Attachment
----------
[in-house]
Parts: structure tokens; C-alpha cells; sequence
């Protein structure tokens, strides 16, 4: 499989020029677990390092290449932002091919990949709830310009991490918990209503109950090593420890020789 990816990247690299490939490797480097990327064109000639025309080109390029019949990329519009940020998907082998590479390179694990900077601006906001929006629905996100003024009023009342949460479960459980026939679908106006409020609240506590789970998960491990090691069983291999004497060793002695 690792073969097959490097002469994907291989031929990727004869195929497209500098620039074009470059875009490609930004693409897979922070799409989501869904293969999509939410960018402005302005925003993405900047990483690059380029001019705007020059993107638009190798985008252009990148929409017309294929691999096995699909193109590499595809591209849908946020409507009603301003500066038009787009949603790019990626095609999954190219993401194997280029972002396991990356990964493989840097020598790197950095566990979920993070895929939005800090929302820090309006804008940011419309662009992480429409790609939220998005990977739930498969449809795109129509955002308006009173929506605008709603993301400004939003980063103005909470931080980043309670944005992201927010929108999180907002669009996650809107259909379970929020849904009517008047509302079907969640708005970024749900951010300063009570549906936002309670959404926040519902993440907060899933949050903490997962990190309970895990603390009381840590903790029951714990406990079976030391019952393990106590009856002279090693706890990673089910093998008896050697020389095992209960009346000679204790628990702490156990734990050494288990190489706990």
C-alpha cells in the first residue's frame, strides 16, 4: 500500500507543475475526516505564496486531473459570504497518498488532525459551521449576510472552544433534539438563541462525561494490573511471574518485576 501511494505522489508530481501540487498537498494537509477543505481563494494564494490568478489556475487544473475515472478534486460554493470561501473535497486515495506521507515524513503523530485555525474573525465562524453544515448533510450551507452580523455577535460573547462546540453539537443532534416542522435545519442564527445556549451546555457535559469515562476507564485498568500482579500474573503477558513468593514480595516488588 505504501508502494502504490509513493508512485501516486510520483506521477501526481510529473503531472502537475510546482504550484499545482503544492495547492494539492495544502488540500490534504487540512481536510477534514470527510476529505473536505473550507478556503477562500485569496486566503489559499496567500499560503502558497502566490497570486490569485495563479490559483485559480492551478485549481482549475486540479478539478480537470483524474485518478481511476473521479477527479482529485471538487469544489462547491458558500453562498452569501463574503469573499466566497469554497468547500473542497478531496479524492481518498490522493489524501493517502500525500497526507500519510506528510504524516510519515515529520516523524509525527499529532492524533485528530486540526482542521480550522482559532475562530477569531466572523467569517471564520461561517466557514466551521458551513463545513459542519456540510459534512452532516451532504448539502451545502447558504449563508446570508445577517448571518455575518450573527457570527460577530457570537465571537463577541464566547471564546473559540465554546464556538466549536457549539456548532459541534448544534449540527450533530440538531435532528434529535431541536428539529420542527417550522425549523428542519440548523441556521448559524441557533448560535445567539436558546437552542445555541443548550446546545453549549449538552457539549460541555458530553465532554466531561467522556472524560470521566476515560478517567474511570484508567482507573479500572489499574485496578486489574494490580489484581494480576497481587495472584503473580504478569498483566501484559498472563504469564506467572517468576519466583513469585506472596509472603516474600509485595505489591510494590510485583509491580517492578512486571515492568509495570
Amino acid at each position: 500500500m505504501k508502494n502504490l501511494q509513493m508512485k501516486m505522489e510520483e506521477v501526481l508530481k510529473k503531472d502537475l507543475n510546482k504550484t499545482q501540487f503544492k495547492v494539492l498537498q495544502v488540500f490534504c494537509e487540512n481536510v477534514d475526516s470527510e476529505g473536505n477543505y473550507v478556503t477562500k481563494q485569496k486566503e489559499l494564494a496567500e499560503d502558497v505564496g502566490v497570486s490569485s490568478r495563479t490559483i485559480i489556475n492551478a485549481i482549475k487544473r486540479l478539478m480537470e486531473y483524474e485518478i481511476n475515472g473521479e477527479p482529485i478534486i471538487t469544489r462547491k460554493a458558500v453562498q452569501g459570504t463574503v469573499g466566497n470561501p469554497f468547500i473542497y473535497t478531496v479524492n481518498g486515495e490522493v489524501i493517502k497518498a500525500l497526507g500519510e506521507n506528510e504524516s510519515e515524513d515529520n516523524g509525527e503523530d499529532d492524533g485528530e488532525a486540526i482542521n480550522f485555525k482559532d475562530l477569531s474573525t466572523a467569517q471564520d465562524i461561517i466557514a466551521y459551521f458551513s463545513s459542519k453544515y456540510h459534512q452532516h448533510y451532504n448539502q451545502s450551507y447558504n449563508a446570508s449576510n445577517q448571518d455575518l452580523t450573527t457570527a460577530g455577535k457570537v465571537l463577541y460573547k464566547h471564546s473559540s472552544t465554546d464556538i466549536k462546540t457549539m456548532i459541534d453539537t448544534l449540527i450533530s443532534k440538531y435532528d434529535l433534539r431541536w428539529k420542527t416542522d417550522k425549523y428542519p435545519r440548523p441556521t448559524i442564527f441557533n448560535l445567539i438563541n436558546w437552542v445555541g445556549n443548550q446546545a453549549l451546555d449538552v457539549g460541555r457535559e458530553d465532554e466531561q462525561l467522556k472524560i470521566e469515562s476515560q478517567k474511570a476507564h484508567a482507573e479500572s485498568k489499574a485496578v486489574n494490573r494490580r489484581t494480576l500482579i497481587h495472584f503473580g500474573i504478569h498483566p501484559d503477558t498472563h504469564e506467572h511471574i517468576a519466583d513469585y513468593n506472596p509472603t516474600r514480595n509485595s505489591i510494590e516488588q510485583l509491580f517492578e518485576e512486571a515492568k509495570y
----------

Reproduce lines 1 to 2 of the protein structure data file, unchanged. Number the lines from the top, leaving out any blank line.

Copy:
[in-house]
Parts: structure tokens; C-alpha cells; sequence